Ferdinand de Saussure and the Study of Language

Ferdinand de Saussure (1857-1913)

Ferdinand de Saussure (1857-1913)

On November 26, 1857, Swiss linguist and semiotician Ferdinand de Saussure was born. His ideas laid the foundation for many significant developments both in linguistics and semiotics in the 20th century. Moreover, de Saussure is widely considered one of the fathers of 20th-century linguistics and together with Charles Sanders Peirceone of two major fathers of semiotics.[4]

“Il est souvent plus aisé de découvrir une vérité que de lui assigner la place qui lui revient.” (It is often easier to discover a truth than to direct it to its proper place.)
-Ferdinand de Saussure, Cours de Linguistique Generale (1916)

Ferdinand Saussure and the Indo-European Studies

Saussure was the son of the scientist Henri de Saussure and of Louise Elisabeth de Pourtalès, grandson of Nicolas Théodore de Saussure and great-grandson of Horace Bénédict de Saussure.[5] From 1876 to 1880 he studied Indo-European Studies in Leipzig, 1878/1879 also one semester in Berlin with Heinrich Zimmer. Already in 1879, the young scientist published a dissertation on the “Primitive Vowel System in Indo-European Languages“. Due to his research on the field, he is next to August Schleicher and Franz Bobb considered as one of the founders of Indo-European Studies. He reconstructed the Proto-Indo-European (PIE) ablaut system, earning a great reputation. The ‘ablaut’ is the “ancient system of vowel alternations in the parent language, visible in surviving irregular alternations among cognates like Latin ped vs. Greek pod“[1]. His findings are important in Indo-European studies up to this day. In his Mémoire sur le système primitif des voyelles dans les langues indo-européennes (1879) Saussure reconstructed this Indo-European vocal system. He tried to show that in many cases the late Urindogermanic sounds *a, *ā, *o and *ō originated from a *e in combination with two – as Saussure called it – “sonantic coefficients” (coefficients sonantiques). He made no further statements about the phonetic properties of these postulated coefficients.

General Linguistics

“Speech has both an individual and a social side, and we cannot conceive of one without the other.”
– Ferdinand de Saussure,  Cours de Linguistique Generale (1916)

De Saussure began teaching Sanskrit, Gothic, and Old High German in Paris but eventually, he was offered a position as a professor in Geneva and returned to his home town. Teaching there, his students enjoyed not only his classes but admired him as a scientist and authority. A few years later, de Saussure taught General Linguistics, which ended in 1911. Some of his students in Geneva collected and published de Saussure’s ideas and manuscripts. These students, Charles Bally and Albert Sechaye became well known linguistic researchers themselves and also published the book “Cours de Linguistique Generale” which contained many of de Saussure’s course contents. The book was a great success and was translated in several languages. The work is now considered as one of the most influential of the 20th century due to the innovative approaches de Saussure risked to take while discussing linguistic phenomena. Also, it was noticed, how consonant the scientist’s ideas were with those of Emile Durkheim or Claude Levi-Strauss and de Saussure contributed significantly to the new field of sociology in these years.[6,7]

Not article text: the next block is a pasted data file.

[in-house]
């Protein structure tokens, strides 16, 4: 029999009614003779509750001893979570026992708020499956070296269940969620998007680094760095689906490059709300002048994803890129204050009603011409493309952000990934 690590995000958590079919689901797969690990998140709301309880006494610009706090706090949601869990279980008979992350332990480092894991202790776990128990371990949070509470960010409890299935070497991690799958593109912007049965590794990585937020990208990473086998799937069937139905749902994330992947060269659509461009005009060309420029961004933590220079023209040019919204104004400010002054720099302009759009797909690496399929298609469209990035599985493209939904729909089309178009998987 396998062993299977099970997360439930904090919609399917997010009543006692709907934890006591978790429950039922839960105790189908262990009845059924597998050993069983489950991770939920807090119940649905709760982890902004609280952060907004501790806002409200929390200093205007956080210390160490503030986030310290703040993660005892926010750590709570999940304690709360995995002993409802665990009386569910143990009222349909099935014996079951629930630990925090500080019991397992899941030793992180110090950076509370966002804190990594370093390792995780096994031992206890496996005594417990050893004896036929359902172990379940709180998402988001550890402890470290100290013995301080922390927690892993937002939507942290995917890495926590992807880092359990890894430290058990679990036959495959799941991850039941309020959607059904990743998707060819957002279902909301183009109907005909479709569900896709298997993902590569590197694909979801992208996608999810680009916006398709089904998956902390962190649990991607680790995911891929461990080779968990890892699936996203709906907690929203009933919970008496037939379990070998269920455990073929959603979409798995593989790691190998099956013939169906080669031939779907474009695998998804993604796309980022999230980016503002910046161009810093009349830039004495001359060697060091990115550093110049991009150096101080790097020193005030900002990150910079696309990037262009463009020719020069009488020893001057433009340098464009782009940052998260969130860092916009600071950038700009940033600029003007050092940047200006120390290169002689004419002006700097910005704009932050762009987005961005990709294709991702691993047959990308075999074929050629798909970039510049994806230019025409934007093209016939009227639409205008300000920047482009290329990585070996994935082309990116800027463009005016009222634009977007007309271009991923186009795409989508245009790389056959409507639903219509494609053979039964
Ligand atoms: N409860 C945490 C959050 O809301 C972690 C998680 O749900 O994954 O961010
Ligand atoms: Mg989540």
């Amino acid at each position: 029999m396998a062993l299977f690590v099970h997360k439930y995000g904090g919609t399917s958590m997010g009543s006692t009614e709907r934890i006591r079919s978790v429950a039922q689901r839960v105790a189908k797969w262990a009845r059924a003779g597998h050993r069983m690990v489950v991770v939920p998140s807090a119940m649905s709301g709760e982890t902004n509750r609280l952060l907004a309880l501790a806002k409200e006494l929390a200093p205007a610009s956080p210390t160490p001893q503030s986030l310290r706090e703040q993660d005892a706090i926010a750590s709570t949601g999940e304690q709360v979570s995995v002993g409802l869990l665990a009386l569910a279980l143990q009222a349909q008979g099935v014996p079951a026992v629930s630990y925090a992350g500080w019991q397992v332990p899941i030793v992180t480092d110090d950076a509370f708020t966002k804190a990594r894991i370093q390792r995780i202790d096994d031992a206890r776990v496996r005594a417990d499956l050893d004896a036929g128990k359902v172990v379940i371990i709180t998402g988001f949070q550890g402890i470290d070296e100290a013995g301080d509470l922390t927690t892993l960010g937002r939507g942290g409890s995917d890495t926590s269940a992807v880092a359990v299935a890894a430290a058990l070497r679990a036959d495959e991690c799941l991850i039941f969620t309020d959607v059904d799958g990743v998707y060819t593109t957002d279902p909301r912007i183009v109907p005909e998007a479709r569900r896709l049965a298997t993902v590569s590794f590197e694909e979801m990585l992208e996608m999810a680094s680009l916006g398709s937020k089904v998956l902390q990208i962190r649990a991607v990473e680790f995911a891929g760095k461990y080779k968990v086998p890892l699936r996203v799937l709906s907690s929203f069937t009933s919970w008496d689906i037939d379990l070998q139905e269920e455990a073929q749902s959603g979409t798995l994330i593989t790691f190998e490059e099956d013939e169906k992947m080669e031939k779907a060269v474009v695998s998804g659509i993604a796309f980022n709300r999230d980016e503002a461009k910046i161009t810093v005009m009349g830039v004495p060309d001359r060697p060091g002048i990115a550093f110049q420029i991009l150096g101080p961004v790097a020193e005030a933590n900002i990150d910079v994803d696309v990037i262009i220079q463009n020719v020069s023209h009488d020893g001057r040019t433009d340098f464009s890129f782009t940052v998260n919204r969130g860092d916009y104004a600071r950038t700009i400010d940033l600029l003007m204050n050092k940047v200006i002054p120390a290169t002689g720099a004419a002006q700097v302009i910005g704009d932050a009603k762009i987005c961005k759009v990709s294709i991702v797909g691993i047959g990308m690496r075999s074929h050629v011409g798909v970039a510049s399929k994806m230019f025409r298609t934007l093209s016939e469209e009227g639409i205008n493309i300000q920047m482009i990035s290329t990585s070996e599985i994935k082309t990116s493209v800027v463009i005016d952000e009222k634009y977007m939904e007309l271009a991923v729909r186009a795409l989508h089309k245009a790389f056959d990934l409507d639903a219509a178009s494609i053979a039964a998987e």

Langue and Parole

Saussure is regarded as the founder of modern linguistics and linguistic structuralism. He distinguishes three aspects of the language, which he describes with three different expressions:

  • Langage is the human language as such, the human biological ability to speak;
  • Langue refers to a language in the sense of a particular single language such as French or German, as an abstract system of rules, but also to intralingual systems (spoken language – sign language);
  • Parole is speaking, the concrete use of language